It was the best of times, it was the worst of times: How to survive The Difficult Week

by mortimer

This article was written by Annie Warren, published on 17th October 2014 and has been read 3627 times.

Annie Warren studies French and Italian at University College London. She is spending her year abroad studying at Paul Valéry in Montpellier and Roma III in Rome. To read more about what Annie is up to this year, check out her blog!

You’re on your year abroad. You’re having an amazing time. It’s sunny (for the most part), the people are friendly (for the most part), you’re making yourself understood in a foreign language (for the most part) and then BAM. About halfway into your second month, you discover that you’ve run out of money because your Erasmus grant still hasn’t arrived, you’ve started to get homework and be warned about exams, you don’t know what you want to write about for your year abroad project even though the deadline was 2 weeks ago, the language barrier has started to get frustrating and you’re beginning to miss your girlfriend/boyfriend/sister/dog/a proper cup of tea.


This is The Difficult Week and I can tell you from reading blogs, speaking to others and from my own experience that it happens to nearly everyone on a year abroad. It’s disheartening when it seems like nobody else is having these issues, because of course when you look at your year abroad friends’ Facebooks and Instgrams they only seems to post photos of themselves with their new international pals on a night out and not of themselves waiting in line for a sweaty three hours to open a bank account. But I can assure you that even though you feel like a you must be doing something wrong if you are failing to enjoy every single second of your year abroad, you’re not, because even the people raving about their years abroad when you were looking round your soon-to-be university on its open day had moments like this too. Everyone does.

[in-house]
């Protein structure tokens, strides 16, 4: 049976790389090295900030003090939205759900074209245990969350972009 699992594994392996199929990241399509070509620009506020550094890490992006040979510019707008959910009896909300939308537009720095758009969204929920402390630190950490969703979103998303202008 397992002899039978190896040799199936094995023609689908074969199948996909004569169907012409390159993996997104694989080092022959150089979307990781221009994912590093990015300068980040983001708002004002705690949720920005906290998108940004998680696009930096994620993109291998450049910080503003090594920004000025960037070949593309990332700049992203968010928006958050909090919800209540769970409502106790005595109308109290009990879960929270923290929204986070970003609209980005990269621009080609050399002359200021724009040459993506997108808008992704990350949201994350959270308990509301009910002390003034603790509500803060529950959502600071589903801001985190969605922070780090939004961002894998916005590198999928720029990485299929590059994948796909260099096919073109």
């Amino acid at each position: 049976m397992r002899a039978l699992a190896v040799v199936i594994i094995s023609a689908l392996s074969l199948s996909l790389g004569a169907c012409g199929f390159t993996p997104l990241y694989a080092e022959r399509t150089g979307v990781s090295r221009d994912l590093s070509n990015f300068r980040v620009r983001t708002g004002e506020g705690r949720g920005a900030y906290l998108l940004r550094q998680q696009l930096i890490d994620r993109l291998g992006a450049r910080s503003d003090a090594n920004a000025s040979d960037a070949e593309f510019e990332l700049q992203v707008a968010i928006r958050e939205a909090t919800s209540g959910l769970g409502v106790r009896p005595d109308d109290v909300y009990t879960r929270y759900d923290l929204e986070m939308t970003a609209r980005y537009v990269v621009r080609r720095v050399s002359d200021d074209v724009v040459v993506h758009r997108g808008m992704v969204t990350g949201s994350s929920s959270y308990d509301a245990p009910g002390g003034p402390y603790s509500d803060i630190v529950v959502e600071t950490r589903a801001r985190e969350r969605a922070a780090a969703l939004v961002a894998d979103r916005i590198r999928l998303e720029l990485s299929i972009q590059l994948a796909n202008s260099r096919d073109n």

For any of you who are going through this at the moment, I wanted to share some advice about the things that got me through The Difficult Week.


First of all, remember that as with everything, it will pass. It’s just a matter of getting through it so that you can go back to the fun and copious amounts of alcohol that constitute a year abroad.


Talk to people.

It’s likely that other international students are having or have had the same problems as you with their flatmates/the Erasmus office/life and can give you advice. If you don’t feel close enough to talk to anyone in your new country yet, google some year abroad blogs. If you’re feeling homesick, calling or skyping your family and friends back home can be a great help, but don’t stalk their refreshers photos too much because that will make you feel worse.


Don’t feel guilty about taking a break.

For those of you learning a foreign language on your year abroad, you should never feel guilty about wanting to take a break sometimes. Yes, it’s amazing to speak the language and eat the food and immerse yourself in the culture, but sometimes you just need to curl up in bed and watch The Great British Bake Off with a cup of tea. There’s a great free app called Zenmate that you can use with Google Chrome that will allow you to access iPlayer and 4OD in a foreign country, and I found that most supermarkets (in France at least) have an English section that sells proper tea. If not, ask your parents to send you some PG tips as a matter of urgency.


Do some exercise.

I know everyone says it, but it’s true. Recruit a pal to go for a run with you, or to a yoga or a zumba class. I know you don’t want to, but trust me, you’ll feel so much better. While I’m giving parental advice, I may as well say that it’s worth making sure you’re sleeping and eating enough as well.


Prioritise.

Make to do list in order priority and tackle them one at a time. A lot of the time, things can get difficult because everything gets overwhelming. By making a list, you can put your energy into getting one thing done at a time and then you get to feel the sense of achievement that comes with crossing something off.


Watch funny cat videos on Youtube.

No explanation needed.


Don’t wallow on your own for too long.

Taking breaks is pretty much essential (especially if you’ve somehow caught year abroad fresher’s flu – it exists) but try not to sit on your own feeling down for too long. Make yourself go out, meet your friends, do or see or eat something new in your city of choice. Remember why you were having so much fun in the first place.


Of course, these tips won’t completely solve your problems, but I hope they’ll help. Don’t worry – you’ll be giving the exact same advice to someone else soon!

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